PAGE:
Hung up on phone fear

By Emily Fasold

Until recently, spiders, death and public speaking were thought to be the things humans were most afraid of. But a new U.K. survey suggests that nomophobia, the fear of losing or being away from one’s mobile device, is the most common concern.

British mobile security provider SecurEnvoy coined the term after conducting a 1,000–person survey that showed nearly two-thirds of respondents experience anxiety when separated from their cell phones.

Respondents in the 18–24 age bracket showed the highest rate of nomophobia, with 77 percent citing an extreme fear of losing their cellular devices. As populations age, rates of nomophobia decrease. Gender also plays a role, with men being 9 percent more likely than women to be nomophobic.

The condition is on the rise, up 13 percent from just four years ago as more people are depending on their smartphones for communication, Internet, directions and entertainment.

“I don’t necessarily think this is a problem,” said SecurEnvoy co-founder Steve Watts. “The majority of people just care about their belongings. Nomophobes are people who take this to the extreme.”

The climbing rate of nomophobia makes sense to Mark Shepherd, a psychologist who specializes in phobias. He said anxieties about losing phones can be severe, especially for younger people who have had cell phones for most of their lives.

“The fact that cell phones have become so prevalent so quickly is a big deal,” Shepherd said. “It’s certainly understandable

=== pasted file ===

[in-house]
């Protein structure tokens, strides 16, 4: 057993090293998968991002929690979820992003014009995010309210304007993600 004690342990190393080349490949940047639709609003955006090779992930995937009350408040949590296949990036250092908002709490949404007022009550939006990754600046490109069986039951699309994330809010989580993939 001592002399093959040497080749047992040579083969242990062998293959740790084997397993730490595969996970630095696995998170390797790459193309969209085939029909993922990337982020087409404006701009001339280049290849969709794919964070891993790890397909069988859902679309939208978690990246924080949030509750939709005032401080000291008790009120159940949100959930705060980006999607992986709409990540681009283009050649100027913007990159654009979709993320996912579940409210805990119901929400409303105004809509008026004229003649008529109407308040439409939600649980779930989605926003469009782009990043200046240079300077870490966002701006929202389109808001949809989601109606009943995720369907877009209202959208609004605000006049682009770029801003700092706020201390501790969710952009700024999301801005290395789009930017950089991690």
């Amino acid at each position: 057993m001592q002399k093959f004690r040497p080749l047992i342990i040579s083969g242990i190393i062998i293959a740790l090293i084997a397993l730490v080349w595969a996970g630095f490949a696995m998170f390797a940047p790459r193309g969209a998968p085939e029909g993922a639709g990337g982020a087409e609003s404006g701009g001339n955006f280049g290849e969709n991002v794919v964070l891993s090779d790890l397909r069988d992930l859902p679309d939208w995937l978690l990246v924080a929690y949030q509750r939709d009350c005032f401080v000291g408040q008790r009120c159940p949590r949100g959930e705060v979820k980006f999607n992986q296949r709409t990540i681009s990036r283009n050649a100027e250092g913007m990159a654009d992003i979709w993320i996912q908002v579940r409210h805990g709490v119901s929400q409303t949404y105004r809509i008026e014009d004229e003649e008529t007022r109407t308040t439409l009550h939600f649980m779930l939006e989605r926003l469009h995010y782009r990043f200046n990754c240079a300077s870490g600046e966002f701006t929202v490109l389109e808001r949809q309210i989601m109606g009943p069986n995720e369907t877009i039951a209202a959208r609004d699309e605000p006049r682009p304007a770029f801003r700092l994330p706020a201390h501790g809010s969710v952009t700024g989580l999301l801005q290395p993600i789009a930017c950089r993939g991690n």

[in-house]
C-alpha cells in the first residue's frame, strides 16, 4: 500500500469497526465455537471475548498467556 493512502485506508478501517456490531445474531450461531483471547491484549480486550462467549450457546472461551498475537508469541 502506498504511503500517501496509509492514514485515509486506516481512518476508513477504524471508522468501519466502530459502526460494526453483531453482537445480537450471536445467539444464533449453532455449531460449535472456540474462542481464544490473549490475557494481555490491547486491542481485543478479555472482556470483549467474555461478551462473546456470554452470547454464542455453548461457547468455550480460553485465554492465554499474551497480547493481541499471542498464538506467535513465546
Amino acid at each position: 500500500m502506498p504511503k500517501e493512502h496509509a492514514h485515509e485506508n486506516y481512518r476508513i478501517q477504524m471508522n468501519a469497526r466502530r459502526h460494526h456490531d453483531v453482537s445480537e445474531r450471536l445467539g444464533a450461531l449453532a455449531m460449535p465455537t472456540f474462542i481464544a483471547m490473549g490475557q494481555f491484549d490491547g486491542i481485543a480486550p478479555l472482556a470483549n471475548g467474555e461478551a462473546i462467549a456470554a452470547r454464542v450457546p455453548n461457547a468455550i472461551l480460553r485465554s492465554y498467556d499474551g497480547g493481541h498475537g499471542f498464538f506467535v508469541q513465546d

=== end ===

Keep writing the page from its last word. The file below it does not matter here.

that so many people are having anxiety about them.”

Psychologist Stephen Mayville said “phone anxiety” is becoming increasingly common because phones are more expensive and provide more functions than older models.

“These days, you lose much more than a phone,” Mayville said. “You also lose all of these other things that can serve important daily functions.”

The condition is not formally recognized in the U.S., and many mental health experts are skeptical about the survey’s results and the condition’s validity.

Mayville said he suspects that the surveyors did not ask respondents questions that could establish an actual phobia. He also said because of its commonality, “nomophobia” could not be considered a phobia at all.

“If 66 percent of the population had a phobia and experienced clinically significant distress, then happiness statistics would be in the toilet and misery would be normal,” he said.

Watts said he and his colleagues were surprised that the survey sparked an international psychological debate.

The company is best known for inventing “tokenless authentication,” a technology that allows people to have passcode locks on their cell phones. Watts said they simply wanted to find out how well phone users were protecting their devices and did not intend to make any psychological discoveries.

“I think it’s amazing how much interest this has seen,” he said. “What started as a simple survey to find out how people are securing their phones turned into something quite interesting.”